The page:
A well-known Cambria County criminal defense attorney will not be able to practice law for a three-year period effective later this month.
John M. Kasaback, 53, of the 300 block of Wood Street, Lilly, has been suspended from the practice of law effective April 27 through April 2016, according to an
order by the Supreme Court of Pennsylvania.
Kasaback, who has served for about a decade as a court-appointed attorney, representing defendants who posed conflicts for the public defender’s office, was suspended because he allegedly:
Kasaback’s attorney, David Raho of Johnstown, said he received the order Tuesday and still has it under review.
“We’re pursuing it for a possible stay of the order. We’re looking at any reconsideration,” he said.
Raho cited “substantial mitigation evidence” through some of the steps Kasaback took to turn his situation around.
The suspension was the result of an investigation and hearing by the disciplinary board of the state Supreme Court, which recommended Kasaback be suspended for five years.
Kasaback has a history of discipline problems with the state board.
The 15-page document spelling out the history and reason for the latest action lists two informal admonitions in 2002, a private reprimand in 2003 and a stayed suspension for three months with one year probation ordered on Dec. 6, 2010.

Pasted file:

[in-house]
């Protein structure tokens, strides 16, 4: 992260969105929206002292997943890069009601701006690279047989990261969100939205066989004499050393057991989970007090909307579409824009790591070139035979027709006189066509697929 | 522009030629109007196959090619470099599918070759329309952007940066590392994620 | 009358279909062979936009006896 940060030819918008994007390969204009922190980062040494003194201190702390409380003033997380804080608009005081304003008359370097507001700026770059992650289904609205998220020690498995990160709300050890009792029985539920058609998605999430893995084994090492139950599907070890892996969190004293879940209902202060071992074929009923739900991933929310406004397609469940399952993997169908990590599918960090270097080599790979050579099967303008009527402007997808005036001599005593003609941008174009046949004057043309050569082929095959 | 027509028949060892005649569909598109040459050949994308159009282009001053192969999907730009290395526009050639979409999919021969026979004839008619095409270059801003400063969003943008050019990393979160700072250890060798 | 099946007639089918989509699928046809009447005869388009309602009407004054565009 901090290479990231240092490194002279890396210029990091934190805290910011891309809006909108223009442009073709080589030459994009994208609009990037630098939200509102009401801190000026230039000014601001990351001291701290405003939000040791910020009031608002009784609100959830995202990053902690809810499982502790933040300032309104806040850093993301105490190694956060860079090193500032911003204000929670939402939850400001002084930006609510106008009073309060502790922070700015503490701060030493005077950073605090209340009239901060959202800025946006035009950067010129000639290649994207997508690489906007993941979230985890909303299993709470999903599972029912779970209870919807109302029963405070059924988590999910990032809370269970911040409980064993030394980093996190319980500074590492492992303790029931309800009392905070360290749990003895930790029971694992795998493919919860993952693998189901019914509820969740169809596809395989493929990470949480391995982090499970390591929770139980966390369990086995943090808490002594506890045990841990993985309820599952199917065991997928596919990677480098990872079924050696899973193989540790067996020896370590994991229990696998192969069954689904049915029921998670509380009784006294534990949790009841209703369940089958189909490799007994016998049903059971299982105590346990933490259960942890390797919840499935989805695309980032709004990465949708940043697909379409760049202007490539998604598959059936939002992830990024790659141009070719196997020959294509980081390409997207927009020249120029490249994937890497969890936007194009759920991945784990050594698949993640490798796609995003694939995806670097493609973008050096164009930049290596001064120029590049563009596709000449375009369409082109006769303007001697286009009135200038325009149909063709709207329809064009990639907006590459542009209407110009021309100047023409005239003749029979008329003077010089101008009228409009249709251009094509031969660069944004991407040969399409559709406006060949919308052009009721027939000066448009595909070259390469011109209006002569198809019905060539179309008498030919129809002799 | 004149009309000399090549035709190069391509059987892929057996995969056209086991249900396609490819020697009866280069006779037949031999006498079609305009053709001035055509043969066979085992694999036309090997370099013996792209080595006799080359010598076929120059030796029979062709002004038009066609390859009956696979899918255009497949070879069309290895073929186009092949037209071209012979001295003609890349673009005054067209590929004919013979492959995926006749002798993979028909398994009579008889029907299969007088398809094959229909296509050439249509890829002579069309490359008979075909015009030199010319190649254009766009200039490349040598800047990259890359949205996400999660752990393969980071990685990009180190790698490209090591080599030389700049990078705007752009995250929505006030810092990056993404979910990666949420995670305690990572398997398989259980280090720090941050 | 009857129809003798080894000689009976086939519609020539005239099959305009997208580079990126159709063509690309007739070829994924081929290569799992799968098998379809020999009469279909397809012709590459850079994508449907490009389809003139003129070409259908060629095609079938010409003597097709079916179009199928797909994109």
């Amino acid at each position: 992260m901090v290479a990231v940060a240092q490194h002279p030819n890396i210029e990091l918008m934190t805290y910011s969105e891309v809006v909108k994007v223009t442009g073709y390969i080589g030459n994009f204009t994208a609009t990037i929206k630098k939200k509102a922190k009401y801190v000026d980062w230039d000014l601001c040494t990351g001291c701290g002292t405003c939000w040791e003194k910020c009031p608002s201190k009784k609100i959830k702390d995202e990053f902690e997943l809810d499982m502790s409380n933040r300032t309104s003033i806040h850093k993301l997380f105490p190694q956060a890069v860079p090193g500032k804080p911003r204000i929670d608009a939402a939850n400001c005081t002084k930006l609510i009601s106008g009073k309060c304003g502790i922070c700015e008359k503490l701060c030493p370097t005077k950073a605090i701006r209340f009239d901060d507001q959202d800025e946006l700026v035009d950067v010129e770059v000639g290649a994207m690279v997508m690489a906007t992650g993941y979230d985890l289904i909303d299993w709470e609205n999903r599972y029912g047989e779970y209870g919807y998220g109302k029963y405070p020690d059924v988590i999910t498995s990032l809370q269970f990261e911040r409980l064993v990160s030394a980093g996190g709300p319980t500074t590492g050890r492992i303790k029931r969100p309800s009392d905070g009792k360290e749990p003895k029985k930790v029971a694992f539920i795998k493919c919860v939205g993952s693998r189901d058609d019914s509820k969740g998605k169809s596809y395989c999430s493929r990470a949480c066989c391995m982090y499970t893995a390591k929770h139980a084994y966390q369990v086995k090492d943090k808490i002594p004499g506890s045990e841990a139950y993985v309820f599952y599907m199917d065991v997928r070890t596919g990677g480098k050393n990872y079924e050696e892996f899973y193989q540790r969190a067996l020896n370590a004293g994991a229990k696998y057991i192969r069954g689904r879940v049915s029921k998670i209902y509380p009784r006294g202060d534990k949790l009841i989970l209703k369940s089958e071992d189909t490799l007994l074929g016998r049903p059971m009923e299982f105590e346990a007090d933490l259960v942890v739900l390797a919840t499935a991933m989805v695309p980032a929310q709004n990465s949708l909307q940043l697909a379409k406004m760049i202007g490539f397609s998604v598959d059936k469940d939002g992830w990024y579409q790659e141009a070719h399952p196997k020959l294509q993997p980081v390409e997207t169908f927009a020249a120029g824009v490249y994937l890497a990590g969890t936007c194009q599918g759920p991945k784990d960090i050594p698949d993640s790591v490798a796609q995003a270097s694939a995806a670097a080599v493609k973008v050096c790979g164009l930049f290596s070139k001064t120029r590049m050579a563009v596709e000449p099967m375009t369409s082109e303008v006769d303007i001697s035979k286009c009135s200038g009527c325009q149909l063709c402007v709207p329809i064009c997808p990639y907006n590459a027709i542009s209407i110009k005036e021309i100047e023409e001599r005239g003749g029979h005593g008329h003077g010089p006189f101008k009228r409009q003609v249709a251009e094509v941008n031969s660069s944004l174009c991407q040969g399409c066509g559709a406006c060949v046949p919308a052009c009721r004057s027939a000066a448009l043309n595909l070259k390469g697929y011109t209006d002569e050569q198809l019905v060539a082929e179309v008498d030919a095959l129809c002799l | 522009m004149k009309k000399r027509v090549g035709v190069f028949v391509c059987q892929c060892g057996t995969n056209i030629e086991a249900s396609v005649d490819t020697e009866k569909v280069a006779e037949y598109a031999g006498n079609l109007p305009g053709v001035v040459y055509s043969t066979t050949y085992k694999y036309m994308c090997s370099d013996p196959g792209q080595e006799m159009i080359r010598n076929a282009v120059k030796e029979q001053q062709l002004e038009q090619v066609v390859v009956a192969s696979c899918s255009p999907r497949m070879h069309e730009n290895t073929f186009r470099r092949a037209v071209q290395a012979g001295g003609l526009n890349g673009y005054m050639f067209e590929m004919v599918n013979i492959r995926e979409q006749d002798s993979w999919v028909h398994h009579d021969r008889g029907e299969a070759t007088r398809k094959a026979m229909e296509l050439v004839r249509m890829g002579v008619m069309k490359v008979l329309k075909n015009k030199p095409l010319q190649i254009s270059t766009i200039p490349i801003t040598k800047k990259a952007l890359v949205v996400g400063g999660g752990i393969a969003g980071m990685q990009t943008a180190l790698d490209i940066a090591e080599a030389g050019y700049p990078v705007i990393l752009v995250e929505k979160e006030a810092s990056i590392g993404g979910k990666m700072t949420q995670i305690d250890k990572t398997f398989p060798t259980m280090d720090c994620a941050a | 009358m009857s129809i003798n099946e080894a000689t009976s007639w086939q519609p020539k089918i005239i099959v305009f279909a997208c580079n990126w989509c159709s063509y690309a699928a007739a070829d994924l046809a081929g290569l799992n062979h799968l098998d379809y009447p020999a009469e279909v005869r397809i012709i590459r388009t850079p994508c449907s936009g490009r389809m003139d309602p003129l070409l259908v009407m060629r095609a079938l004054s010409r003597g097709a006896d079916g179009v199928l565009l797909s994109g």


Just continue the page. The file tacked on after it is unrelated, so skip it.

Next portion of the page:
Kasaback has failed to pay any of the $1,393 owed to the disciplinary board for the past proceeding in 2010.
The latest disciplinary action is for the same type of misconduct Kasaback was disciplined for 10 years ago and in subsequent proceedings, according to the court order.
In making its case against Kasaback, the disciplinary board said he failed to seek possible sentence modifications for clients James Rice and Edelyn Madalura, a service he had been paid for.
He took no action in either case and failed to return money to Rice or provide him with a written document stating the basis for his fee.
In another case, Kasaback represented Rukiya Ren Smith at a preliminary hearing in 2010 during a time when he was administratively suspended and not permitted to practice law.
Kasaback’s history shows a pattern of being unresponsive to client inquiries and at times failing to take necessary steps in the legal process for those he represents, the court document says.
At his fall 2012 hearing in front of the disciplinary board, Kasaback testified that he has experienced medical issues stemming from a broken back and leg suffered 20 years ago.
He takes oxycodone pills to address the pain and at times finds he is unable to function normally due to the pills.
“We note that (Kasaback) did not offer an expert witness of medical records in support of these claims,” the order read.
“(Kasaback’s) testimony does not mitigate his conduct in this matter.”
Records show that to date in 2013 Kasaback has been paid $6,750 by Cambria County while he received $31,374 in 2012 and $27,500 in 2011.